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People v. Johnson

Court of Appeals of Illinois, Second District

May 31, 2013

PEOPLE OF THE STATE OF ILLINOIS, Plaintiff-Appellee,
v.
DARYL L. JOHNSON, Defendant-Appellant. PEOPLE OF THE STATE OF ILLINOIS, Plaintiff-Appellee,
v.
DARYL L. JOHNSON, Defendant-Appellant.

Appeal from the Circuit Court of Kendall County. No. 10-CF-141, No. 10-CM-409 Honorable) John A. Barsanti, Judge, Presiding.

Justices Jorgensen and Hudson concurred in the judgment and opinion.

OPINION

BURKE PRESIDING JUSTICE

¶ 1 At a jury trial, the State introduced evidence that, on April 29, 2010, defendant, Daryl L. Johnson, choked, grabbed, and shoved his girlfriend, Cheryl Hausler, and that the police recovered a handgun and ammunition from defendant's room in Hausler's home the next day. The jury found defendant guilty of two counts of unlawful possession of a weapon by a felon (see 720 ILCS 5/24-1.1(a) (West 2010)) and one count of misdemeanor domestic battery (see 720 ILCS 5/12-3.2(a)(2) (West 2010)). The trial court imposed concurrent terms of six years in prison on the weapons convictions and 365 days in jail on the domestic battery conviction.

¶ 2 Defendant appeals, alleging the following trial errors: (1) defense counsel rendered ineffective assistance when she agreed to join the weapons charges with the domestic battery charge; (2) the trial court erroneously admitted evidence of defendant's threats to Hausler; (3) the use of a defective jury instruction regarding other-crimes evidence is plain error; and (4) the cumulative effect of these errors deprived defendant of a fair trial. We conclude that defense counsel was ineffective in agreeing to join the charges and that the jury was incorrectly instructed in several respects. We hold that defense counsel's ineffectiveness in agreeing to the joinder of charges and the trial court's use of an incorrect jury instruction were reversible errors that deprived defendant of a fair trial. The joinder error and the instruction error were intertwined, which amplified the prejudice to defendant. We vacate the convictions and remand the cause for new, separate trials.

¶ 3 I. FACTS

¶ 4 Defendant was charged by indictment in case number 10-CF-141 with two counts of unlawful possession of a weapon by a felon. "It is unlawful for a person to knowingly possess on or about his person or on his land or in his own abode or fixed place of business any firearm or any firearm ammunition if the person has been convicted of a felony under the laws of this State or any other jurisdiction." 720 ILCS 5/24-1.1(a) (West 2010). The first count alleged that defendant knowingly possessed a firearm, and the second count alleged that defendant knowingly possessed firearm ammunition.

¶ 5 In case number 10-CM-409, defendant was charged by complaint with misdemeanor domestic battery against Hausler. A person commits domestic battery if he or she knowingly without legal justification by any means makes physical contact of an insulting or provoking nature with any family or household member. 720 ILCS 5/12-3.2(a)(2) (West 2010). The charge alleged that defendant repeatedly choked Hausler and pushed her in the collarbone area, causing her to strike her back on a television entertainment center. The parties agreed to join the three charges for purposes of a jury trial.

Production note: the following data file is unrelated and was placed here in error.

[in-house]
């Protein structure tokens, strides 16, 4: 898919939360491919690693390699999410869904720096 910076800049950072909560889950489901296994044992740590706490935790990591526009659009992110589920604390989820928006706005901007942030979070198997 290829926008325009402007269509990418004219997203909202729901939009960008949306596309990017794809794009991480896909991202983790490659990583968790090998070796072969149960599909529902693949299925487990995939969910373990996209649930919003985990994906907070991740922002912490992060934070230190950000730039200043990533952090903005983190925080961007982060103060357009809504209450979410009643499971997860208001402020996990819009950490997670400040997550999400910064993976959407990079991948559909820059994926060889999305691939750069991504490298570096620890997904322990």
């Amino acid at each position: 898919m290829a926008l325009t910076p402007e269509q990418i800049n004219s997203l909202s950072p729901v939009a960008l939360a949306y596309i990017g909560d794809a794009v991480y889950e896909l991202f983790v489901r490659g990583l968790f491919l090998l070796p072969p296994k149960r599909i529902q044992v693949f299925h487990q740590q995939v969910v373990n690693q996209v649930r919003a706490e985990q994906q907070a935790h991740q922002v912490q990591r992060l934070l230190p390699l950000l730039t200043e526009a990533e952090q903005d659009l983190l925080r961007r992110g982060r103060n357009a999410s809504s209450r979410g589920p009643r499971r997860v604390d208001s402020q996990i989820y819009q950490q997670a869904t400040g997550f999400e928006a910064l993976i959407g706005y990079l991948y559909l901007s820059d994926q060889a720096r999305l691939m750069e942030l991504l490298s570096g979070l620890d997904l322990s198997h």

¶ 6 A. Pretrial Motions

¶ 7 Before trial, the State moved to introduce evidence of other domestic violence incidents to show defendant's propensity to commit the charged domestic battery. The common-law rule is that other-crimes evidence is not admissible to show a defendant's propensity to commit crimes. People v. Dabbs, 239 Ill.2d 277, 283 (2010); see Ill. R. Evid. 404(b) (eff. Jan. 1, 2011). However, by statute, the legislature has made exceptions to that rule in a few specific areas, such as domestic batteries (725 ILCS 5/115-7.4, 115-20 (West 2010)). Dabbs, 239 Ill.2d at 291; see Ill. R. Evid. 404(b) (recognizing statutory exceptions to the general rule of inadmissability). In those instances, evidence of a defendant's commission of a prior qualifying offense may be admitted, in the trial court's discretion, to show the defendant's propensity to commit the charged offense if, after weighing certain statutory factors, the trial court determines that the probative value of the evidence is not substantially outweighed by the risk of undue prejudice. See 725 ILCS 5/115-7.4 (West 2010); Dabbs, 239 Ill.2d at 291; see also Ill. R. Evid. 403 (eff. Jan.1, 2011).

¶ 8 Section 115-7.4 provides that, in weighing the probative value of the evidence against the prejudice to the defendant, the trial court may consider (1) the proximity in time to the charged or predicate offense; (2) the degree of factual similarity to the charged or predicate offense; and (3) other relevant facts and circumstances. 725 ILCS 5/115-7.4(b) (West 2010).

¶ 9 The State submitted written statements signed by Hausler, which she gave after defendant's arrest. Defense counsel objected to the evidence as prejudicial and irrelevant. The trial court found certain statements to be admissible under section 115-7.4. Specifically, Hausler described two days on which defendant allegedly committed domestic violence against her before he committed the charged offense in April 2010.

¶ 10 The court ruled that Hausler could testify that, in December 2009, defendant pushed her and shook her very hard. Hausler also could testify that, in March 2010, defendant grabbed a phone from her hand, shook her by the shoulders, flipped over a recliner in which she was sitting, held her down, and threw a coffee table, which struck her legs, bruising one.

¶ 11 The court also found that, though not admissible under section 115-7.4, certain threats that defendant allegedly made during the December 2009 and March 2010 incidents were admissible for purposes other than to show propensity. Specifically, Hausler could testify that defendant threatened to kill her and "have a shootout" with the police if she reported his conduct to the police. The court commented that "the fact-finder would want to know why [Hausler] didn't report it" to the police.